First, Twitter is an app where every user detail is stored on one centralized server. On the other hand, Mastodon comes with multiple servers, allowing admins to have different, partitioned social media platforms to work with. While the concept of partitioning works well, the threats of censorship remain as a server admin might behave as a dictator.
With Mastodon, users on different servers can communicate with each other. Twitter, however, allows this form of interoperability with other centralized bodies like LinkedIn and Instagram, where users can share Tweets directly.
Damus, however, works differently. There are no passwords or private contact details involved. If you log in using a device, Damus generates a public key (for verification and identification) and a private key to access the interface. Plus, you can immediately start pushing out messages as relays, with users on matching relays able to see the same instantly.
Even if the relay chooses not to display the message, the content still remains on other relays — making Damus censorship-resistant. You can subscribe to a user to align to that user’s relay.
Twitter versus Mastodon versus Damus: Comparison table
Here is a quick table with multiple parameters to help identify the differences clearly:
|Parameters |||Twitter |||Mastodon |||Damus|
|Interface||Comprises likes, retweets, and comments||Comprises favorites and boosts.||Quite similar to Twitter|
|Account and usage||Single account with one server||Multiple servers and instances, with each server having an admin||Multiple relays to move information from one point to another|
|User-Count (as of Feb 2023)||353.90 million users||4.4+ million users||45K+ on the first day|
|Privacy||Login requires contact details and email ID||Login requires an email address||Login doesn’t require any personal details|
|Censorship||Yes||Moderate||Minimal to zero|
|Ease of usage||Easy||Moderately difficult||Very easy|
|Payments||Planned and to be introduced soon||NA||Already uses Bitcoin’s Lightning Network|
What is Damus: the future?
Damus, powered by Nostr protocol, could easily be the future of social media. By making private messaging safer and encrypted with a focus on relays, the web3 platform could be the so-called Twitter killer. With Nostr development expected to grow over time, Damus is set to amplify its offerings, making social interactions truly decentralized and interoperable.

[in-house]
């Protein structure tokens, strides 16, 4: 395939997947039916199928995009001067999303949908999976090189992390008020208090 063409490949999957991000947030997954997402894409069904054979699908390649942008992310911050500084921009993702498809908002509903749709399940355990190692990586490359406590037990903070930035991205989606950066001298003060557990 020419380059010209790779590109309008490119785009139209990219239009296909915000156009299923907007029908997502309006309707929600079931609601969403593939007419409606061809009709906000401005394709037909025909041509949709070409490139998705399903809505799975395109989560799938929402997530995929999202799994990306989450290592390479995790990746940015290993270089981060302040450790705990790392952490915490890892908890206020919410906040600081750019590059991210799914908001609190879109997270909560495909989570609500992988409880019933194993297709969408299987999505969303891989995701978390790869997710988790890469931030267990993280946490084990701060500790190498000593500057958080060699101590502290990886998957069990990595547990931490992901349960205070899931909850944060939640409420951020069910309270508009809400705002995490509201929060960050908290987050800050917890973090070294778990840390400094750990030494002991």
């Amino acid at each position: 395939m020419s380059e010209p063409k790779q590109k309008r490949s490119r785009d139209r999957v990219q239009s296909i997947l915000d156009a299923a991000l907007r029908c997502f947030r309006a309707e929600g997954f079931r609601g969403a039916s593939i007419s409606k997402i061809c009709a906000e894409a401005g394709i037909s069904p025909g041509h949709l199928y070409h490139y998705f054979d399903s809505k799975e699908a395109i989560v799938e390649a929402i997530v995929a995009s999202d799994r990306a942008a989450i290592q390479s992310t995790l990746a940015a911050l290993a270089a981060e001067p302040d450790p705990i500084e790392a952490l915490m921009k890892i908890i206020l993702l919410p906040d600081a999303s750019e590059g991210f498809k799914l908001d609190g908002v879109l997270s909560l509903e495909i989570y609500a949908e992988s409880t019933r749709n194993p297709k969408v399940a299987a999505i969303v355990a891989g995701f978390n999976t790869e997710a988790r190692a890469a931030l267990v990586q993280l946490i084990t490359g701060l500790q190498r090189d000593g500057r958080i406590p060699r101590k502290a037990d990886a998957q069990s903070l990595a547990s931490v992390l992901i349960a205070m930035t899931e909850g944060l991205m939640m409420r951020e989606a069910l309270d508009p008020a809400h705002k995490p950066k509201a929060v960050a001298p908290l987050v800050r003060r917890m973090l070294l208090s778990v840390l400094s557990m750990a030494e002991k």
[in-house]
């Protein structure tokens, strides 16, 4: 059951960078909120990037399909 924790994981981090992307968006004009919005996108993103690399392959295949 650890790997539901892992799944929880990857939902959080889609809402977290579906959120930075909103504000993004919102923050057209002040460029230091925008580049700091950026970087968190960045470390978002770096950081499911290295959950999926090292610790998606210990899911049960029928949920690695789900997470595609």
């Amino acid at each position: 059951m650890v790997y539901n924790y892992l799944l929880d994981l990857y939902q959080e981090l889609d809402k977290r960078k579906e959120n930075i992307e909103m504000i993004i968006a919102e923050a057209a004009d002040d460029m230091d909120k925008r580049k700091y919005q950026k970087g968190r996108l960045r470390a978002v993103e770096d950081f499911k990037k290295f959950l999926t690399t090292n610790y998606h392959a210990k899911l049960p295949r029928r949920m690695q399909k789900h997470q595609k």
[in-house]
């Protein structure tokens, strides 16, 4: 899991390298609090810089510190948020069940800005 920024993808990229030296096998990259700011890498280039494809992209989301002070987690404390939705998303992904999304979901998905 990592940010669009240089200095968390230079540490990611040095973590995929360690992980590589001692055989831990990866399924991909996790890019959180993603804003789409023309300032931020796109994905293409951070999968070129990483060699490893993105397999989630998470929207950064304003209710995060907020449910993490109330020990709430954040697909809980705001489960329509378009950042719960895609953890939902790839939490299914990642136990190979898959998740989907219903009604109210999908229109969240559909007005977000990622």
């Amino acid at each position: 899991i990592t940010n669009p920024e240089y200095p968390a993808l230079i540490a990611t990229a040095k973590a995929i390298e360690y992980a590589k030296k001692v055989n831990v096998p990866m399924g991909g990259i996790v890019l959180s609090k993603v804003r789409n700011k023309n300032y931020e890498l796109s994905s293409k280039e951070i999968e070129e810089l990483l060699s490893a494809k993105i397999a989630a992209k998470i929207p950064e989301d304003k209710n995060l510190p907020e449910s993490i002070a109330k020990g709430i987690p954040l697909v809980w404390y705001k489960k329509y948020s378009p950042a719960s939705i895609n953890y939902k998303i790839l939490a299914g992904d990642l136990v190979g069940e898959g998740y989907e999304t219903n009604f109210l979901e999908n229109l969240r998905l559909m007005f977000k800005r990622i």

Frequently asked questions
What is the Nostr app?
The Nostr app isn’t truly an app but a protocol on which willing participants can build decentralized networks. In simple words, it is open source with a GitHub presence, where users need only public and private keys to access the account. There are no centralized servers involved.
Who created Damus?
William Casarin is the brain behind the Damus app. However, Damus uses the open protocol Nostr — created by the pseudonymous programmer Fiatjaf — to maintain operations. Casarin considers the Damus model as a decentralized database without the need for blockchain.
Is Damus free?
Currently, Damus is free, and any user can send message bursts as relays. However, users can choose from a list of expensive relays, which are better at handling spam and offer additional attributes to accounts that might consider paying authors using the lightning network.
How to use Damus?
Using Damus is simple. Users simply need to install the application, create an account using any random user name, and eventually generate a public key and a private key. While the private key acts as the password, the public key is a mode for getting the account verified and for friends to identify you on Damus.
What is Nostr relay?
Our Damus explainer talks in detail about the Nostr relays, which are like pathways to send and receive messages. Any user, upon creating an account, can start relays to send and receive messages, connect with other users, and even create content, as and when needed. Relays, despite being different, act as Nostr nodes, helping expand the decentralized ecosystem further.
How Nostr works?
Nostr works when a user uses the public key to be identified. The keys are meant for signing posts. If you want to follow a concerned account, users instruct Nostr clients to query relays from the concerned post, already distinguishable using the public key.
What is Nostr built on?
Nostr is a platform-agnostic protocol with relays working as databases. It is a scalable protocol that allows users to build a wide range of products. And the Nostr code is written in Rust — the choice of language for Solana.